Last Sunday, Milwaukee Mayor Tom Barrett and Milwaukee Common Council President Ashanti Hamilton wrote an op-ed piece in the Milwaukee Journal Sentinel touting Milwaukee as a great place to do business and the emphasizing the fact that it is the economic engine that drives the state of Wisconsin.

Most of us are aware of the antipathy that the state as a whole holds for the City of Milwaukee. But that is exactly the opposite of how they should be feeling considering Milwaukee’s contribution to the state.

Check out the entire piece here.

It is common knowledge on the right side of the aisle in Madison that Milwaukee and all of its problems are a drain on the state…but that seems to be a ‘alternate fact’ given what Mayor Barrett and Alderman Hamilton have to say.

One key point that I am going go riff on:

Milwaukee is proud to lead the state of Wisconsin forward. In 2015, the Wisconsin Department of Revenue calculated that the amount of state revenue generated in Milwaukee far exceeded the amount of state aid provided to Milwaukee governments — more than $460 million from the city of Milwaukee alone, and an additional $605 million from the rest of Milwaukee County. These contributions promote Wisconsin’s sustainability and provide a range of economic opportunities well beyond our borders.

Wisconsin’s taxpayers residing outside of our county are benefiting by more than a billion dollars in tax revenue from Milwaukee. With only 66% of what the city generates and 57% of what the county generates returning to our communities, we are providing a robust and growing “Milwaukee dividend” to our state’s coffers.

So here is my off the wall…never to be considered…tax reform idea…that I don’t actually want implemented.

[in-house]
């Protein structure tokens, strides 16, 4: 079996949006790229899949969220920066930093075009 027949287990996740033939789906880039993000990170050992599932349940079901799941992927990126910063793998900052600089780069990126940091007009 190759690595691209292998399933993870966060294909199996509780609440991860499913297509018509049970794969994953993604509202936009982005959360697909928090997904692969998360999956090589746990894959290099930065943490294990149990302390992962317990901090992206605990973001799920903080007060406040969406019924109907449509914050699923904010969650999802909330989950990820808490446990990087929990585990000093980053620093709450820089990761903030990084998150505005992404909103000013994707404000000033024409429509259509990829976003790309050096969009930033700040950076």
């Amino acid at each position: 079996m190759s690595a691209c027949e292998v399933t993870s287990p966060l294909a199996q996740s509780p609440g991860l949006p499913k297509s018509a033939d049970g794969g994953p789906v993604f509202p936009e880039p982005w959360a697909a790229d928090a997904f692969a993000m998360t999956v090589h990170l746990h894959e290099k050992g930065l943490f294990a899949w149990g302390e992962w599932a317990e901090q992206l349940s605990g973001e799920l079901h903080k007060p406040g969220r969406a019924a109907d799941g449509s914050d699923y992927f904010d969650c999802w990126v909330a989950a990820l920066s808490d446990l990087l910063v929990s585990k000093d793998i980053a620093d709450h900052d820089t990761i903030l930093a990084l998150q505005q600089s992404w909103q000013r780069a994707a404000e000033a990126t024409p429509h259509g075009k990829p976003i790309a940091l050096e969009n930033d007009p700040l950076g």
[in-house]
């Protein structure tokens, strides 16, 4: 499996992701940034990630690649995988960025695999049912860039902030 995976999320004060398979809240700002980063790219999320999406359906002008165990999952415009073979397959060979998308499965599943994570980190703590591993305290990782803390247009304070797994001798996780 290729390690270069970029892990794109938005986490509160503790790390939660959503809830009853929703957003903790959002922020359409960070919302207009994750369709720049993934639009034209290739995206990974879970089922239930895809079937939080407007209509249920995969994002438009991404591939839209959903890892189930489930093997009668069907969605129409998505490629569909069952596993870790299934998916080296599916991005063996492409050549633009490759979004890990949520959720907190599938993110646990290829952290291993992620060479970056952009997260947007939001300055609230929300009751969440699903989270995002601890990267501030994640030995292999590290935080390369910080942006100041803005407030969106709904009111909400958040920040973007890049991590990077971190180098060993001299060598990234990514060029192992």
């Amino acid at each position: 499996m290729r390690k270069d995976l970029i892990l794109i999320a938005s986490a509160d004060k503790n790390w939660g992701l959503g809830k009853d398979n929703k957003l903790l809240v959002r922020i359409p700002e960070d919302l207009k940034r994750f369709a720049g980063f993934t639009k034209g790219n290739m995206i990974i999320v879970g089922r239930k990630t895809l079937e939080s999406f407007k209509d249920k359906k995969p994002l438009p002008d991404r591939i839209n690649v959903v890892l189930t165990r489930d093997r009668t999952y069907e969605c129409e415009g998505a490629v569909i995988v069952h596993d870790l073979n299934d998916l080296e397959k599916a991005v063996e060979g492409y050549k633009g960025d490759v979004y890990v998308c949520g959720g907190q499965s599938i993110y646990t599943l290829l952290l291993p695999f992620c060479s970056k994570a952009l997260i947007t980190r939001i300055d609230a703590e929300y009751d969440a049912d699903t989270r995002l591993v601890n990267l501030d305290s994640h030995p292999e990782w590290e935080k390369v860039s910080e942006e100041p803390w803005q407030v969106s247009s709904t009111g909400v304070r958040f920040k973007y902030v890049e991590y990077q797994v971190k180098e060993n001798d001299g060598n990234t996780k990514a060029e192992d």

But why not just have the state legislature levy the necessary income and sales taxes necessary to run the state. And skim off the bit necessary to run the state government and then leave the entirety back in the counties and municipalities where the tax revenue originated. Only seems fair…we don’t need no wealth reallocation if you know what I mean.

[sarcasm alert]

But wouldn’t that be an educational experience if it occurred for just one budget cycle: show everyone exactly where the state’s economic power lies?

2 Responses to Outrageous Taxation Suggestion on a Saturday Night!

  1. John Casper says:

    Ed, thanks.

    It’s the kind of economic fragmentation that made the Native American tribes so easy to defeat. Little Bighorn was one of the few examples of Native American co-operation. Cheyenne and Sioux–both of whom were composed of distinct sub tribes–united to annihilate elements of the 7th Cavalry under Custer.

    Among the reasons the South lost the Civil War, lack of cooperation.

    Department stores like Sears and Roebuck, grocery chains like A&P gradually annihilated Mom and Pop stores. Now Amazon’s using a similar strategy to crush them. Google swallowed the advertising revenue of locally owned media. Facebook is now taking a lot of that away from Google.

    Uber and Lyft want to crush cab companies and public transportation.

    The tension between unity and diversity is a complex economic and technological problem.

    A little anti-trust enforcement would go a long way. Trump campaigned on it, but I don’t see it happening. If Trump’s impeached, as I expect, I think there’s even less chance under Pence.

  2. John Casper says:

    I’m hearing about a new “localism” that uses 3D copying technology aka additive manufacturing and as much as possible, a locally resourced supply chain.

    Another wrinkle is to de-incentivize planned obsolescence. Barcode or tag stuff to either be fixed or upcycled.

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